Maturity is directly associated with pedicle height, end of story. There are no tricks or loop holes here. A mature Wapiti bull will have no height in his pedicles at all. For those of you that do not understand the concept of pedicle height, it is the distance between the coronets (the burr at the bottom of the antlers) and the skull. A mature bull will look like his antlers come directly out of his skull. The coronets will be buried in the hair of the skull so much so they are practically invisible. If you can see any hairy pedicle, he will not be mature and will not be a shooter. Take a photo and let him grow.
The following bull is young and has high pedicles clearly visible:
This bull is also too young, you can see pedicles here if you look closely:
As opposed to the following bull, whose coronets are sitting hard down on his skull and no pedicles are visible at all:
This is the bottom line, if the bull does not meet this criteria, then the other criteria are irrelevant. Take the time to be sure you have this right. If there are any visible pedicles, let him grow!
2. Antler Length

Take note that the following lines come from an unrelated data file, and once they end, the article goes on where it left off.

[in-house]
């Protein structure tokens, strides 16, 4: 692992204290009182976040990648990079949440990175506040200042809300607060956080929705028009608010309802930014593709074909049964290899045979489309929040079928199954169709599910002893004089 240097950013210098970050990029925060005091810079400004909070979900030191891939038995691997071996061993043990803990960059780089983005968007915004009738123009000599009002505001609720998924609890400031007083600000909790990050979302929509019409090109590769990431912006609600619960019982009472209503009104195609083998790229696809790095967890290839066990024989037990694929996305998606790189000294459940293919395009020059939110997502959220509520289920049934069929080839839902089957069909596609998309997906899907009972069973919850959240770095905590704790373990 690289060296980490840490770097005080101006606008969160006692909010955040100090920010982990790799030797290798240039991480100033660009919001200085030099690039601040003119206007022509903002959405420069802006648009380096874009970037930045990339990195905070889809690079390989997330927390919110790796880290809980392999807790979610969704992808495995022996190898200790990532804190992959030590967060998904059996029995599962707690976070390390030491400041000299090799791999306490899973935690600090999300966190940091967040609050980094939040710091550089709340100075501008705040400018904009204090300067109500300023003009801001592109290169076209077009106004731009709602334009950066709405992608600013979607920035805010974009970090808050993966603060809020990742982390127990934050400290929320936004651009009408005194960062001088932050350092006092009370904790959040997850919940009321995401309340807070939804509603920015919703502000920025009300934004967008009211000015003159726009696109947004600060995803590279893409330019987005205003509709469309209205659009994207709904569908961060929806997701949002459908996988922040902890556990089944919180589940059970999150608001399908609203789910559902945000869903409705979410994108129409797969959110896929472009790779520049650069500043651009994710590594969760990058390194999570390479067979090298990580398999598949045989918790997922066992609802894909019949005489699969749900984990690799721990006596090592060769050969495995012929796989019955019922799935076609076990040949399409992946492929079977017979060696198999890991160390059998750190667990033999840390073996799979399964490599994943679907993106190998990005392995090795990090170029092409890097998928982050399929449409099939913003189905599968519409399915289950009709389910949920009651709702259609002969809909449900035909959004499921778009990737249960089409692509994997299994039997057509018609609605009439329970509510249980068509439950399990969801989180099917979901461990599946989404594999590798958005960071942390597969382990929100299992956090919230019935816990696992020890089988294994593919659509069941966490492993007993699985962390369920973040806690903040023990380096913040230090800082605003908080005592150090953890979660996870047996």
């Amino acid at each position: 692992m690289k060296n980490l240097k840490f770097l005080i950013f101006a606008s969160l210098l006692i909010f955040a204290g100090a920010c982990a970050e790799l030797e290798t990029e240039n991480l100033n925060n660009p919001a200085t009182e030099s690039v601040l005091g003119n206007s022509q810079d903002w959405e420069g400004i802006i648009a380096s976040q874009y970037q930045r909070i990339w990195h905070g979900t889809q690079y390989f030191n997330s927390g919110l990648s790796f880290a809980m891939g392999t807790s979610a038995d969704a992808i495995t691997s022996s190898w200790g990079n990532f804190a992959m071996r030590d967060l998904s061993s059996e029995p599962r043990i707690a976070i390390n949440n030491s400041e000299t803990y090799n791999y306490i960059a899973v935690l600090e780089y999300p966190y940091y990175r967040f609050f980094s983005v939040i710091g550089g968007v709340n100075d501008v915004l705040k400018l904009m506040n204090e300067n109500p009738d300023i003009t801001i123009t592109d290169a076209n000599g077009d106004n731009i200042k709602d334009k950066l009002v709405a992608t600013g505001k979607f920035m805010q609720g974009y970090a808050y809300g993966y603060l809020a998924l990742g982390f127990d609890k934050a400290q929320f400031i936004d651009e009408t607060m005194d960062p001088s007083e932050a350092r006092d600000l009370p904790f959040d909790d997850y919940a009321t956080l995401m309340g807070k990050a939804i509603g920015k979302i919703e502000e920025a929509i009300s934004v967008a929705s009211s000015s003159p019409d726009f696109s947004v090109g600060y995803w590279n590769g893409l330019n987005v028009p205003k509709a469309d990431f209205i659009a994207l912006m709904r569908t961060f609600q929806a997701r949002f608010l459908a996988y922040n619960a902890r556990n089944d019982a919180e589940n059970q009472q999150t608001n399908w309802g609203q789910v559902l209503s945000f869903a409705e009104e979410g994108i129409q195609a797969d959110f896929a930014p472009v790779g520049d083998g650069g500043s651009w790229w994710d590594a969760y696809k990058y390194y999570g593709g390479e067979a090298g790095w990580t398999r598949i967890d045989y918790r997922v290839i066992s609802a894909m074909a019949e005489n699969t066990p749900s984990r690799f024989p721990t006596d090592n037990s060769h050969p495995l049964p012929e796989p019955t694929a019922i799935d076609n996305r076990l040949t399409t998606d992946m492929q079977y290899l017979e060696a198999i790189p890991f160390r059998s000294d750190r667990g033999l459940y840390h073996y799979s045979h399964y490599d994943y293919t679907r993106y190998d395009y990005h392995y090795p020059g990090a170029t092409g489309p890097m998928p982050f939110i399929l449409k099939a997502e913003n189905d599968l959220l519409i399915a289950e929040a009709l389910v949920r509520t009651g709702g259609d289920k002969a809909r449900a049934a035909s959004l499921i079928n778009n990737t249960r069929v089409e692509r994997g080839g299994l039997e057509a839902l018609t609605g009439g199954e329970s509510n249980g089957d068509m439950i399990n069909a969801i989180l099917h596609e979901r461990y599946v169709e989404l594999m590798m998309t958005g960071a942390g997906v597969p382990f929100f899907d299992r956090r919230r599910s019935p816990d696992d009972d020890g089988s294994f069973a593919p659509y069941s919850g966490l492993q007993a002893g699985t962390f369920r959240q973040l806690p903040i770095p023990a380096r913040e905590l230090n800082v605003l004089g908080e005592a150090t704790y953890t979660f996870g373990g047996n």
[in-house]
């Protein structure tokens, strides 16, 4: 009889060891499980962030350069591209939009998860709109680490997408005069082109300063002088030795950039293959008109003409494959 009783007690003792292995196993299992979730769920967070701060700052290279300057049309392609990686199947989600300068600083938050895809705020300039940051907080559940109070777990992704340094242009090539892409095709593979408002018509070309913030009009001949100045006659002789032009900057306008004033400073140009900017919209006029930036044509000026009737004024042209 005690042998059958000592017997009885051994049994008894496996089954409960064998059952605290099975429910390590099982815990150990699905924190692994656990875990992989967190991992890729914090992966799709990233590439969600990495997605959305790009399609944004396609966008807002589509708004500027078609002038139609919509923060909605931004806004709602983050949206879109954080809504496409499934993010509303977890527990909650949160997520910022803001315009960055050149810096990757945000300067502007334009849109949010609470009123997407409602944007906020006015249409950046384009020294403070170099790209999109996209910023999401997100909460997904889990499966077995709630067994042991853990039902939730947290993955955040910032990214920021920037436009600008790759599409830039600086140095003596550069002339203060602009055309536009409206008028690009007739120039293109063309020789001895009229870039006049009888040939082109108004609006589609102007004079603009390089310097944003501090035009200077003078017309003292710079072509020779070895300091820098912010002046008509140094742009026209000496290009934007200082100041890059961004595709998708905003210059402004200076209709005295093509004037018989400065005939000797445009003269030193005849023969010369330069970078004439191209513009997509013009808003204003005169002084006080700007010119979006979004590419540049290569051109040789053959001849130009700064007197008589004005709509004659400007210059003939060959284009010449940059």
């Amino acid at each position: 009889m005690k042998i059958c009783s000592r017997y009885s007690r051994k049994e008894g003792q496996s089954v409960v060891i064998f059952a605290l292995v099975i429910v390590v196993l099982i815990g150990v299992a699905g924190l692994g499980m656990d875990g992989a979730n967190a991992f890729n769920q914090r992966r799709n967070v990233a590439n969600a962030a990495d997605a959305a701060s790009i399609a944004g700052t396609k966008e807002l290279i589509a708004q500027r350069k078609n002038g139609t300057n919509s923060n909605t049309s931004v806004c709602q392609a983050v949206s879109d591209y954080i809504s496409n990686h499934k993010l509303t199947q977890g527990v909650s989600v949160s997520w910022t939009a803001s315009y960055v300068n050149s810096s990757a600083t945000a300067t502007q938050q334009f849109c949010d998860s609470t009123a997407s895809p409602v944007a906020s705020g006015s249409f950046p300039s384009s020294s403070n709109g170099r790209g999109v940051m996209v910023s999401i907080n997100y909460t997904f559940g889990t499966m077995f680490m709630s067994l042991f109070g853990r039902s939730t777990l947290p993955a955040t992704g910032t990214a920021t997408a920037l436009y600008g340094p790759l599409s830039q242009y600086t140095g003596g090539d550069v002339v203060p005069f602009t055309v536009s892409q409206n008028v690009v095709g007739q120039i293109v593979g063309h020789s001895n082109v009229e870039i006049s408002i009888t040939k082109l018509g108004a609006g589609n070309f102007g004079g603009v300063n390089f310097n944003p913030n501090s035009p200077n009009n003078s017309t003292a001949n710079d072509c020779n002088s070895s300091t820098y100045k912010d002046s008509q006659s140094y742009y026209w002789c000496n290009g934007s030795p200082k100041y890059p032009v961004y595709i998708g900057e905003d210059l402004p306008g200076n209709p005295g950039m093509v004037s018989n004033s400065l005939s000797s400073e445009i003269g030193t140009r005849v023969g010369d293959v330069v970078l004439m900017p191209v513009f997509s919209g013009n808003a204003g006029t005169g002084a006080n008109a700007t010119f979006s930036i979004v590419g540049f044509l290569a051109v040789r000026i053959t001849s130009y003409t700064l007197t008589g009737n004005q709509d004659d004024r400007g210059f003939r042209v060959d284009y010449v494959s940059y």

We all want to see wapiti bulls coming out of Fiordland in the 45 inch plus length bracket. Fact; the area is capable of regularly producing heads of this size and would more often if us hunters left young 40 inch bulls to mature. So how can you judge the length of a bull’s antlers accurately and know whether it reaches that desired 45 inches length. The most accurate method we’ve come up with is comparing antler length to head length. The average Wapiti bull has an 18 inch long head (nose to top of skull) so you want the antlers to be at least 2.5 times as long as the head ie 2.5 x 18 = 45 inches. Obviously the level of Red blood (they have a shorter skull) in the animal will influence the head length (and can make antlers look longer than they actually are) and that’s why this is just one measure to determine whether a bull is a shooter or not. Have a look at the below diagram: